Stephen Glass

(born 1972) is a former American journalist, known best for serial fraud in his articles, described by his former journalistic editor and mentor Michael Kelly "as a pathological liar and sociopath, who was simply addicted to the con, to the thrill of tricking people.". Over a three-year period as a young rising star at the prestigious national magazine, The New Republic (TNR), from 1995 to 1998, he fabricated quotations, sources, and even entire events in articles he wrote for that magazine and others. He was fired when his deceptions came to light. His career at TNR was dramatized in the film Shattered Glass. Glass fictionalized his own story in a 2003 novel whose protagonist is named "Stephen Aaron Glass".

Early years

The New Republic scandal

Though Glass enjoyed much loyalty amongst his staff, his reporting was repeatedly drawing outraged rebuttals from the subjects of his articles, which was beginning to erode his credibility and even led to private skepticism from insiders at The New Republic. In the end, Glass's final editor at TNR Charles Lane was instrumental in exposing Glass's fraudulent scheme. After the scandal broke, the magazine's majority owner and editor-in-chief, Martin Peretz, admitted that his wife had told him that she found Glass's stories incredible and had stopped reading them. Glass's boss, Lane, offered this explanation for the scandal:
We extended normal human trust to someone who basically lacked a conscience...We busy, friendly folks, were no match for such a willful deceiver...We thought Glass was interested in our personal lives, or our struggles with work, and we thought it was because he cared. Actually, it was all about sizing us up and searching for vulnerabilities. What we saw as concern was actually contempt.

Warning signs

In December 1996, the Center for Science in the Public Interest (CSPI) was the target of a hostile Glass article called "Hazardous to Your Mental Health". CSPI wrote a letter to the editor and issued a press release pointing out inaccuracies, distortions, and even possible plagiarism. The organization Drug Abuse Resistance Education (D.A.R.E.) accused Glass of falsehoods in his March 1997 article "Don't You D.A.R.E.". In May 1997, Joe Galli of the College Republican National Committee had a letter to the editor published accusing Glass of fabrications in "Spring Breakdown", his lurid tale of drinking and debauchery at the 1997 Conservative Political Action Conference. A June 1997 article called "Peddling Poppy" about a Hofstra University conference on George H. W. Bush drew a letter to the editor from Hofstra reciting Glass's errors. The New Republic, however, stood by and defended him. Editor Michael Kelly fired off an angry letter to CSPI calling them liars and demanding that they apologize to Glass.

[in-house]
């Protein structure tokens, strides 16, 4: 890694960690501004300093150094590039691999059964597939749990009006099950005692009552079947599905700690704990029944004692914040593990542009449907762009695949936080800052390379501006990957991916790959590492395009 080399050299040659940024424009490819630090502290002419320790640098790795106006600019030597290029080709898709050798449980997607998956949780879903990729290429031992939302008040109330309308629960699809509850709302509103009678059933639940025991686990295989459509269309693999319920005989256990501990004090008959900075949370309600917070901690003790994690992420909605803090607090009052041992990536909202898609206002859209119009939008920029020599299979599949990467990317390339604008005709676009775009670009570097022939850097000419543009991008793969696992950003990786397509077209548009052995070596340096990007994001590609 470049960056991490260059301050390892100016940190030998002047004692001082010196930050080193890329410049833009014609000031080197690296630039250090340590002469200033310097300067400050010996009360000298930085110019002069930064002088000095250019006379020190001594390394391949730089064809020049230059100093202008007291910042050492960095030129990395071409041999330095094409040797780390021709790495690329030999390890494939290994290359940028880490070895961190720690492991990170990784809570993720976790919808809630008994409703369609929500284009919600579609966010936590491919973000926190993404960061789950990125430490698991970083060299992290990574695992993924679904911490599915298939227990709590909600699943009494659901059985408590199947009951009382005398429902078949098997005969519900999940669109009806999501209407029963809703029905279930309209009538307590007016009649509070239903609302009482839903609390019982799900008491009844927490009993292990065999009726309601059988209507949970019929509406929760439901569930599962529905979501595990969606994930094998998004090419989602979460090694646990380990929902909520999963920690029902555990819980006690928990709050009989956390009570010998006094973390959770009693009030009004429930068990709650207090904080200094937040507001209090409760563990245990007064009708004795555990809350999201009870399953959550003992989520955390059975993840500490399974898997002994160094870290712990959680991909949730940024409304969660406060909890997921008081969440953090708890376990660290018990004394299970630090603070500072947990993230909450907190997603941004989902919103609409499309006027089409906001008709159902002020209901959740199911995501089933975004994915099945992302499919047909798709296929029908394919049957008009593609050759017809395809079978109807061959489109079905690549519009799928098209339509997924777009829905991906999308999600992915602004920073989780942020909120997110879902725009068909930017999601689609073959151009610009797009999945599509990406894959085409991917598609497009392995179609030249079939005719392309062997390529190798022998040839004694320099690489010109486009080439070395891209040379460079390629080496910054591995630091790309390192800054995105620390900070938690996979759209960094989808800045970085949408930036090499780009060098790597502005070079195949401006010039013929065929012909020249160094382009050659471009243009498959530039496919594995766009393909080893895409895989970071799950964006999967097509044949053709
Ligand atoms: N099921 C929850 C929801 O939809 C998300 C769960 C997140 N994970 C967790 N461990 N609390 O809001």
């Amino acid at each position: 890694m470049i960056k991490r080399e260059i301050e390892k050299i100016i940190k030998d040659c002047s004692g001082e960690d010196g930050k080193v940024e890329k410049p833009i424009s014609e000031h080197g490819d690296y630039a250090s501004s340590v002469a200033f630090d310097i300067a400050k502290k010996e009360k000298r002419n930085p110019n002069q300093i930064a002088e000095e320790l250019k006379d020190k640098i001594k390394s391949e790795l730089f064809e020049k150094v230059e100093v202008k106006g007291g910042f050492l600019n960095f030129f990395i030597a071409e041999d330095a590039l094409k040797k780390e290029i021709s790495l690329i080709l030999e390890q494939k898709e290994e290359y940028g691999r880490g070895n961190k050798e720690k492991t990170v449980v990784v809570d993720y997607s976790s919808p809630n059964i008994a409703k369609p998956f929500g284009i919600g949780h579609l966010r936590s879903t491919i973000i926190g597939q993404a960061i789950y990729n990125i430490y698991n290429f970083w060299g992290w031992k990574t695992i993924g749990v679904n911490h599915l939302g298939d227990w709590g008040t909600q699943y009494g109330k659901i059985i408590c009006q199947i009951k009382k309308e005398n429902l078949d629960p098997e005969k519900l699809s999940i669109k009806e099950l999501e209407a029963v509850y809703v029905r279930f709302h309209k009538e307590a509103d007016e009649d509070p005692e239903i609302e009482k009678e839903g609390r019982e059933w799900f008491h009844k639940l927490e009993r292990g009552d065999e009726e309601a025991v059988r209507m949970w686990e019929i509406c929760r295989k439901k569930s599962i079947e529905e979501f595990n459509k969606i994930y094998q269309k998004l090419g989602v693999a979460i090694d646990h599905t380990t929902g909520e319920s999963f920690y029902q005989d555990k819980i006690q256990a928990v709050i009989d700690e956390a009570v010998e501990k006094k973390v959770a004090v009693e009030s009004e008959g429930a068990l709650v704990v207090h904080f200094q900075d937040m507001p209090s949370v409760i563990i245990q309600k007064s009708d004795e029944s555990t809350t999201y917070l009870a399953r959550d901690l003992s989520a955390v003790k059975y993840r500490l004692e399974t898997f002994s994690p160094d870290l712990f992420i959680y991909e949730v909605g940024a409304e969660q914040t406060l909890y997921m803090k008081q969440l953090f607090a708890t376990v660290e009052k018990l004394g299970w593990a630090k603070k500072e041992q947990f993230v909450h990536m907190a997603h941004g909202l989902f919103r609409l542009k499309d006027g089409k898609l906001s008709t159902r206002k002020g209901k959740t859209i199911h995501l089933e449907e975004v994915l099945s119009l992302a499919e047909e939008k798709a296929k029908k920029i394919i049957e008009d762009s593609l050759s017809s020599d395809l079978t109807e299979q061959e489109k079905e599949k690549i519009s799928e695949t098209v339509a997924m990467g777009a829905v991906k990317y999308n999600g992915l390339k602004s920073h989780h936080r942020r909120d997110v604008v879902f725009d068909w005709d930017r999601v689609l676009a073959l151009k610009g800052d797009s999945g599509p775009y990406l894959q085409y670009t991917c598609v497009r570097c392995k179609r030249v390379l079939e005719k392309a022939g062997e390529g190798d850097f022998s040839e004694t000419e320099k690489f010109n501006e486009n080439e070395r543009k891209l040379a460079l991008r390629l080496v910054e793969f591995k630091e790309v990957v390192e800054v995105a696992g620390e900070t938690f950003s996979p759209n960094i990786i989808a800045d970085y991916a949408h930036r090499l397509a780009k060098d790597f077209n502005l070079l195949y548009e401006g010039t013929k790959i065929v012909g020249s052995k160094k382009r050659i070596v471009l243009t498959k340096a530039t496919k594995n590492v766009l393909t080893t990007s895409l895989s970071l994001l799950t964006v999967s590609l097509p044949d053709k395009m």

Scandal Breaks

“ What I do know for me is that I was not a sociopath or a psychopath. ”
—Stephen Glass, trying to explain his behavior.

Glass was finally caught in May 1998, at which time he held the title of associate editor of The New Republic. The story that triggered his downfall, in the issue dated May 18, 1998, was "Hack Heaven". It concerned a supposed 15-year-old hacker who intruded into the computer network of a company called "Jukt Micronics", which allegedly then hired him as an information security consultant.

As with several of Glass's previous stories, "Hack Heaven" depicted events that were almost cinematically vivid and told from a first person perspective, implying that Glass was there as the action took place. The article opened as follows:
Ian Restil, a 15-year-old computer hacker who looks like an even more adolescent version of Bill Gates, is throwing a tantrum. "I want more money. I want a Miata. I want a trip to Disney World. I want X-Men comic book #1. I want a lifetime subscription to Playboy - and throw in Penthouse. Show me the money! Show me the money!. . . ."

Across the table, executives from a California software firm called Jukt Micronics are listening and trying ever so delicately to oblige. "Excuse me, sir", one of the suits says tentatively to the pimply teenager. "Excuse me. Pardon me for interrupting you, sir. We can arrange more money for you. . . ." 
Fake Jukt Micronics website concocted by Glass